► What types of sources are there on legal topics?
Legislative branch – statutes, codes, legislative histories
Executive branch – rules and regulations, administrative decisions, executive orders
Judicial branch – case law
Legal encyclopedias – general articles on legal topics
Law review articles – scholarly articles published in academic law journals
Legal dictionaries – define legal terms
You may come across a broad variety of both primary sources and secondary sources, when you research topics involving law.
► Where should I start my research?
Secondary sources are a good starting point. For a broad overview of a legal topic, you can start with articles from a legal encyclopedia. Type “American Jurisprudence” in Gleeson Library’s Journal Finder to access American Jurisprudence 2nd in the LexisNexis Academic database. Law review articles are scholarly legal articles which examine legal issues and cases, in depth. They can be found through databases such as Hein Online, LexisNexis Academic, and the Index to Legal Periodicals and Books. Articles on law frequently use technical legal terms. Black’s Law Dictionary is a legal dictionary that helps the user understand legal terminology.
► What kind of information on legal cases can I find?
Understanding Case Law Resources
There are two parallel court systems: state courts primarily handle issues of state law, while federal courts primarily rule on federal issues. Sometimes, state courts will address federal law issues, and those rulings can be appealed to the U.S. Supreme Court. You will find that most reported cases are decisions written by judges of appeals courts, both state and federal. It is often difficult to find trial court rulings, especially from state courts, or transcripts from completed trials.
Sources for Cases
LexisNexis Academic is a comprehensive resource for finding published case decisions from both state and federal courts. Justia and Google Scholar (limit searches to “case law”) are free sites which also offer access to case law. There are many specialized resources for U.S. Supreme Court cases. FindLaw maintains a database of Supreme Court decisions dating back to 1760. SCOTUSblog is an excellent source of information for cases pending before the U.S. Supreme Court, and provides legal analysis, links to submitted briefs and rulings, and live blogging of oral arguments before the court. Audio of oral arguments in U.S. Supreme Court cases dating back to 1955 can be accessed through the Oyez Project. If you are looking for trial transcripts and state trial court rulings, typically these can only be obtained through the specific court involved.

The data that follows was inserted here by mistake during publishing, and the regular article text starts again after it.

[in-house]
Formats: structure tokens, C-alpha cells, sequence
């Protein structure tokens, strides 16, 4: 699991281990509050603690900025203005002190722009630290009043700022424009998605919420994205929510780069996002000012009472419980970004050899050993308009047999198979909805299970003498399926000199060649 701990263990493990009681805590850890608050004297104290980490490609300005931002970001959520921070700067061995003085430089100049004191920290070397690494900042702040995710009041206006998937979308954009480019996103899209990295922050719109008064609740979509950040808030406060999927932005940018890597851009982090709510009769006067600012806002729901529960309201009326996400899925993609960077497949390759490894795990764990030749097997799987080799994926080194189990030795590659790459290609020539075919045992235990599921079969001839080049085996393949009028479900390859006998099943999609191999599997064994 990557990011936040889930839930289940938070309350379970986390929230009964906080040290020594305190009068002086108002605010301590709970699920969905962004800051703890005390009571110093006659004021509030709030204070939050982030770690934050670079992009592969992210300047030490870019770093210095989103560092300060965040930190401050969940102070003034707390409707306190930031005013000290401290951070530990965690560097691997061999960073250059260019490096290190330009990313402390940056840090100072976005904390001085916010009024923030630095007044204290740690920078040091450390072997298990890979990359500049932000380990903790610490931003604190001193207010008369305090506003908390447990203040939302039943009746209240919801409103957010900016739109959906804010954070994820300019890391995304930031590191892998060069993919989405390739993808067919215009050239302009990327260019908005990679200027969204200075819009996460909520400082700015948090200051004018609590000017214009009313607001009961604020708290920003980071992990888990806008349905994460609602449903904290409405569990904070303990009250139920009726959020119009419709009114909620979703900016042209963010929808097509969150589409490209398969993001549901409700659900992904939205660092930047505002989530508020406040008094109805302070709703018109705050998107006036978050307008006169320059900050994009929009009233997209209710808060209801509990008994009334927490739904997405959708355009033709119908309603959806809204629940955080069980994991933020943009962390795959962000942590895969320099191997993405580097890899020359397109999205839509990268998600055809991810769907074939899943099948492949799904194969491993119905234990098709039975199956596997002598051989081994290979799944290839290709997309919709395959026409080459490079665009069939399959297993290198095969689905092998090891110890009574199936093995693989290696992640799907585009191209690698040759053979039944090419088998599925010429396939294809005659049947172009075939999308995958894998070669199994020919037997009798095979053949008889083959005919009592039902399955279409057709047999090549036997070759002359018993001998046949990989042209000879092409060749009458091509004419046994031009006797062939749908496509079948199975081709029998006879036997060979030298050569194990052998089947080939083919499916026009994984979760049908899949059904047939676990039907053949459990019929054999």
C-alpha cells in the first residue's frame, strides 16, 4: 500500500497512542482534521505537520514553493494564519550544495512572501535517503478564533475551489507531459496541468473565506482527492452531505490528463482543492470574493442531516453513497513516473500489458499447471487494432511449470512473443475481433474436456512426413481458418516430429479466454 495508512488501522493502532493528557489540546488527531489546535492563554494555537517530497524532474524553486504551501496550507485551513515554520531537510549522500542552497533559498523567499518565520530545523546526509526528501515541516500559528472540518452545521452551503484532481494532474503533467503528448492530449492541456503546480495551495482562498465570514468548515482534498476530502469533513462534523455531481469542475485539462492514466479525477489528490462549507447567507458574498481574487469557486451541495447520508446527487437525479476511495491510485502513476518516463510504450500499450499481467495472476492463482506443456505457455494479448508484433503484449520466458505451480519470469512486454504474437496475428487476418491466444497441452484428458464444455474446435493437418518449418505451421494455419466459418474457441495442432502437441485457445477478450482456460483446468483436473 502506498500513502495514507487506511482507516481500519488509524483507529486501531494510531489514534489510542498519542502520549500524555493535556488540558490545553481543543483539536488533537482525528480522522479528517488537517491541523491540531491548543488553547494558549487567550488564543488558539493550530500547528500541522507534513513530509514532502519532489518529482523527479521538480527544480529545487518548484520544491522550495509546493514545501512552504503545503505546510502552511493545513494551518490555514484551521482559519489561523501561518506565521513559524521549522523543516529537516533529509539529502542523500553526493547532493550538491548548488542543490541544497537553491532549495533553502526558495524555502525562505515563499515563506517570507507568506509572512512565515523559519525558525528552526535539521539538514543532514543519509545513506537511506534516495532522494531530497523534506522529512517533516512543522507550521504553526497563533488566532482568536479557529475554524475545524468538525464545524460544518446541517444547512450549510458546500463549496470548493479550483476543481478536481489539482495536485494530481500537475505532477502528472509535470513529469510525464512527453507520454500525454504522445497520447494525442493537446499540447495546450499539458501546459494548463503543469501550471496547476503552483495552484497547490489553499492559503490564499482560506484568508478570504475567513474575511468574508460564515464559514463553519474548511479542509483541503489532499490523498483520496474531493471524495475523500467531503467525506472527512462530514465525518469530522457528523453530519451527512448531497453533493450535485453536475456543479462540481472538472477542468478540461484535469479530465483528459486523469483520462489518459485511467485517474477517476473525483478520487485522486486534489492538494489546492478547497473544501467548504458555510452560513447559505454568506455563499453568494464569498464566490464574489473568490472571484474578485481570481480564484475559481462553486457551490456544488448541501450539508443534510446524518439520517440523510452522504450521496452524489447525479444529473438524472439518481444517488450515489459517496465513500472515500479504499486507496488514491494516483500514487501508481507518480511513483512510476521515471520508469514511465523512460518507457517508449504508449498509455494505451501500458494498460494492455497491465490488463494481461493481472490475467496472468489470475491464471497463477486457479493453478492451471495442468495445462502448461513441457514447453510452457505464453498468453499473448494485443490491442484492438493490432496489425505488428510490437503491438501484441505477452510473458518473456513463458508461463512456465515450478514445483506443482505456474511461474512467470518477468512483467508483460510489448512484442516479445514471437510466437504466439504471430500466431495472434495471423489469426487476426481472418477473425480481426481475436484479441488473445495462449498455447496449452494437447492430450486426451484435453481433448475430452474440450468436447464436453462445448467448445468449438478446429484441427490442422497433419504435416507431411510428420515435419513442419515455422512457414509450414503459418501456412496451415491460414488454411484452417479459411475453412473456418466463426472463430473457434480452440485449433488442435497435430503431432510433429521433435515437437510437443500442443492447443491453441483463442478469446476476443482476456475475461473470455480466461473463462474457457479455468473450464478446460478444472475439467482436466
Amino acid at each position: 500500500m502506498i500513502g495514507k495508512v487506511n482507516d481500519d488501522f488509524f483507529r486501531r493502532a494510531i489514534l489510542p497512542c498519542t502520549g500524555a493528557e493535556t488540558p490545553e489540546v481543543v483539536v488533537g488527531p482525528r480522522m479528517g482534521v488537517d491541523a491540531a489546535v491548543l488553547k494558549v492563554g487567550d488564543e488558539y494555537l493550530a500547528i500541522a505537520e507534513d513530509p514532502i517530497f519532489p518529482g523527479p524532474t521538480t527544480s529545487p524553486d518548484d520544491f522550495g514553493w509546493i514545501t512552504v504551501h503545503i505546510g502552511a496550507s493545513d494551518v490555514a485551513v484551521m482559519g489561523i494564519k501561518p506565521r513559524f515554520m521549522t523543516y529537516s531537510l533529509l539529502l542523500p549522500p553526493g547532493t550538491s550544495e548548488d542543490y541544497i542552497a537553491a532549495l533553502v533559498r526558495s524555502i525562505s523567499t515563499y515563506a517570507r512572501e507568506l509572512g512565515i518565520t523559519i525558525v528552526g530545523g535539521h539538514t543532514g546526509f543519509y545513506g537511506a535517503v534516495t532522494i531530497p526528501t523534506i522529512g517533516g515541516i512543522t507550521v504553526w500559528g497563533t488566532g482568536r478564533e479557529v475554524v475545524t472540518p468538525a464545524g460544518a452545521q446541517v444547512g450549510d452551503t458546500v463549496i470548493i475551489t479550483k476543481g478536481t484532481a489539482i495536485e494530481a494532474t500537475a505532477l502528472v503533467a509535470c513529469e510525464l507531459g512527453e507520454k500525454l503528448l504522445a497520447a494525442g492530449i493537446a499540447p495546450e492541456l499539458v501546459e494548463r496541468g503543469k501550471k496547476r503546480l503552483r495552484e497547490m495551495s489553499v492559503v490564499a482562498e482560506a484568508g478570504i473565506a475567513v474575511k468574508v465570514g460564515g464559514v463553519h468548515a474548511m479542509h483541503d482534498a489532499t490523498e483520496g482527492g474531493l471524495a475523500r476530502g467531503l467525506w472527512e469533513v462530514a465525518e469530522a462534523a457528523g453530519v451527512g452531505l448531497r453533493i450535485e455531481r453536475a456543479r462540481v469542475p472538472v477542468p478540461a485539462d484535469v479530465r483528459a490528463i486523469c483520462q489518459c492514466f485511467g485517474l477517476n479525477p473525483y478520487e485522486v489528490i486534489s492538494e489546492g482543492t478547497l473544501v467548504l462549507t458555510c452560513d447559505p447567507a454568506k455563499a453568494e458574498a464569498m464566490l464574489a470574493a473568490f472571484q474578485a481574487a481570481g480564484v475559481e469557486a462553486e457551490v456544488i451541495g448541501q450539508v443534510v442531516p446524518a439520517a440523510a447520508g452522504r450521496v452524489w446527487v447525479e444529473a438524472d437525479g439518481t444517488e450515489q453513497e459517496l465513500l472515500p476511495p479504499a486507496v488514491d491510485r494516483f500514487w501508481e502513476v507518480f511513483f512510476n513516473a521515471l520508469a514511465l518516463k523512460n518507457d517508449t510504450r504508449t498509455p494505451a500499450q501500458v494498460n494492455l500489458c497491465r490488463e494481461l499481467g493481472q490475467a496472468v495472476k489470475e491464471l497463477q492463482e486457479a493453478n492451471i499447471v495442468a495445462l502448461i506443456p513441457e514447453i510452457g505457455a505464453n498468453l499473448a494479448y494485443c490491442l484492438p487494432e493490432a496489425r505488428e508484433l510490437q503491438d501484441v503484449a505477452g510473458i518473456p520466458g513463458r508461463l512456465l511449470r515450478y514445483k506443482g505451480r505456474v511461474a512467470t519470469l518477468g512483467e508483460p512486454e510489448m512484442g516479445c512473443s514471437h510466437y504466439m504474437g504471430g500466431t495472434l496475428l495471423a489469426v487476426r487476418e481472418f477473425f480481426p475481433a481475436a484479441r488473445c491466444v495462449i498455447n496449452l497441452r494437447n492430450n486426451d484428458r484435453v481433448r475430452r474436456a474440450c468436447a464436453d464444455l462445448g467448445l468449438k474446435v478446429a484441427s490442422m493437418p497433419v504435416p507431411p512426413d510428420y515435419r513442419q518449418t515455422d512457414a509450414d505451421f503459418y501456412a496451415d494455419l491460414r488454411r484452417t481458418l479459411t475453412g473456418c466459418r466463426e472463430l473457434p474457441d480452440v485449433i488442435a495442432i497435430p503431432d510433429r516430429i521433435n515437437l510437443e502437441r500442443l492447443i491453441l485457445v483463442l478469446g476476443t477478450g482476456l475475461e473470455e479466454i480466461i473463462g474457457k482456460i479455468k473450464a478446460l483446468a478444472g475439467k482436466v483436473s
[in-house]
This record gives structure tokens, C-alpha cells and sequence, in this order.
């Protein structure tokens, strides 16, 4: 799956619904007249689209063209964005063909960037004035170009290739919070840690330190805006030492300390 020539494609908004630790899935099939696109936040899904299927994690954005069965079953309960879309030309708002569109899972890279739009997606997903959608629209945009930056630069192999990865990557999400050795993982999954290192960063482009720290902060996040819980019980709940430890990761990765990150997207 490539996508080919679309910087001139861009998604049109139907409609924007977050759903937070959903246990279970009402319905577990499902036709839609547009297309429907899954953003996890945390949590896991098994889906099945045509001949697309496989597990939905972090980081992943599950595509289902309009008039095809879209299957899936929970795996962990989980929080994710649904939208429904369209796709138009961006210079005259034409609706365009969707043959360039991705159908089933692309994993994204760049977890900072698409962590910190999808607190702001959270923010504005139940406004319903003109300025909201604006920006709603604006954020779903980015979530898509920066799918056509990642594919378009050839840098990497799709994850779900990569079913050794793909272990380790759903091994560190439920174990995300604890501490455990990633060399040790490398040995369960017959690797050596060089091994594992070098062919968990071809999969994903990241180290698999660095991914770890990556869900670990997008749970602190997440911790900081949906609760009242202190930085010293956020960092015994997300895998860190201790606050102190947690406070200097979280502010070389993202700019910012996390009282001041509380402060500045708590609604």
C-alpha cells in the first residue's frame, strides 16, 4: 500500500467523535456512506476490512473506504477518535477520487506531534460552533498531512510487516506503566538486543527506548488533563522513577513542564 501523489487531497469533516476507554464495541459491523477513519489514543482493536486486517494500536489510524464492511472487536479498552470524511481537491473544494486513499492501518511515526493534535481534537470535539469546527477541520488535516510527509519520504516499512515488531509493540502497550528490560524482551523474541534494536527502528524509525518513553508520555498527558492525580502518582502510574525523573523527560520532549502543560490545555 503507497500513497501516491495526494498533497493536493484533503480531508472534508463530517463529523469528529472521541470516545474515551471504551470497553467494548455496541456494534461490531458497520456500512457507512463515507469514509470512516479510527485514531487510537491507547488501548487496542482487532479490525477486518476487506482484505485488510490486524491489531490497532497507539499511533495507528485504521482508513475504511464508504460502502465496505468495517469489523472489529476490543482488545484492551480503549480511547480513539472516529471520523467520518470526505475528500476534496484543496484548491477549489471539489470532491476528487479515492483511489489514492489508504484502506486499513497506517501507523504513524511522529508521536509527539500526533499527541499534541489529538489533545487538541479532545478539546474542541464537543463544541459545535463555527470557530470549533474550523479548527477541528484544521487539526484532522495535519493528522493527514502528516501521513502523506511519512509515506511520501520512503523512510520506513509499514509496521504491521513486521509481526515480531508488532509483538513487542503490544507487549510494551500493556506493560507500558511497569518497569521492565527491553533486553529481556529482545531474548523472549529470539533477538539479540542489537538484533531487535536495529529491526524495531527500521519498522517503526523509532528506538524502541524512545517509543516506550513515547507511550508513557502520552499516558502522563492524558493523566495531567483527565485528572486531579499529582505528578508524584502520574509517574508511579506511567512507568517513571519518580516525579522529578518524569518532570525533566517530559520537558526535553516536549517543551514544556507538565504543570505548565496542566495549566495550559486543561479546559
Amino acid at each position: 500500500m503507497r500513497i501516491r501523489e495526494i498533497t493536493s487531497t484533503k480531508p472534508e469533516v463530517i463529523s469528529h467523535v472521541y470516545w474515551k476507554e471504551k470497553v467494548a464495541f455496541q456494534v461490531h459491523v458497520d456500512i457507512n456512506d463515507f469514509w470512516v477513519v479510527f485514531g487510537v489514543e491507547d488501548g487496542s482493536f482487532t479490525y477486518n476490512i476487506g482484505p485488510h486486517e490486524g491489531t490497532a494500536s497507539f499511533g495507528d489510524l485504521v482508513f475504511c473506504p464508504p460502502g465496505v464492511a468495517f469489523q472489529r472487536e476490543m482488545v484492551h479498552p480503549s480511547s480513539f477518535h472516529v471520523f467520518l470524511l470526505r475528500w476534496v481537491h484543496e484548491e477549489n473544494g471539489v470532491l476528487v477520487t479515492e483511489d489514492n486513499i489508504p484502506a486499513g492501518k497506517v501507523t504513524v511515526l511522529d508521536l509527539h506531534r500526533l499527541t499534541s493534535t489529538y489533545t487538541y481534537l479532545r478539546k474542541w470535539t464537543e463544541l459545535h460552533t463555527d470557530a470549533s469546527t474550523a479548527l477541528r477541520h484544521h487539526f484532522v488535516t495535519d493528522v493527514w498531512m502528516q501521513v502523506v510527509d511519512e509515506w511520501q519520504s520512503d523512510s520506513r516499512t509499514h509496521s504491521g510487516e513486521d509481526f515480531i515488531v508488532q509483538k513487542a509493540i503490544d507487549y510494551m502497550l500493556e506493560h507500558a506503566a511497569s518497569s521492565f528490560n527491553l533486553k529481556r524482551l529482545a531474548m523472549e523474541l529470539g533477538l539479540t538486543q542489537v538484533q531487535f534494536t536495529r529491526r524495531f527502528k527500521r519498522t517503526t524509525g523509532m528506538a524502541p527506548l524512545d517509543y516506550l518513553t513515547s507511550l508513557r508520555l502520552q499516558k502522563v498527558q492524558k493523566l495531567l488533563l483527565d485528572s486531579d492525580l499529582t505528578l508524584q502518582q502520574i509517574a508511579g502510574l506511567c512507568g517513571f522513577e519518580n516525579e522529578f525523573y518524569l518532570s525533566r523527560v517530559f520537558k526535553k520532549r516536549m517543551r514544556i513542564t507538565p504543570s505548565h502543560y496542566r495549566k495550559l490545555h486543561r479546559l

► Where do I find statutes? How is this different from case law?
Most legal topics involve statutes, which are laws passed by legislative bodies such as the U.S. Congress and state legislatures. Codes are statutes arranged by subject matter rather than by chronology. Some areas of law continue to rely on common law which is judge-made law. Today, most case law involves judges’ interpretation and application of statutes to the specific facts presented by a dispute. The United States Codes compile federal laws passed by Congress. ProQuest Congressional and THOMAS can be used to track pending federal legislation and to find legislative histories. California codes and recent statutes can be accessed through the California legislature’s portal. The Cornell Legal Information Institute (Cornell LII) provides links to the websites maintained by each state for their respective state constitutions, statutes, and legislative information. You can also search for statutory information for all 50 states using LexisNexis Academic.
► What are sources of administrative law?
Administrative law primarily consists of rules and regulations created by, or decisions of federal or state administrative agencies, which are given the power to do so by Congress or by state legislatures. The rules and regulations are compiled into the Code of Federal Regulations for federal agencies, and state equivalents such as the California Code of Regulations. Rules and regulations for all 50 states can be found through LexisNexis Academic and the Cornell LII. Presidential executive orders are another source of administrative law, and can be found at the American Presidency Project.
► What if I find a legal citation but don’t understand what it means?
A good place to start is the guide provided by the American Association of Law Libraries.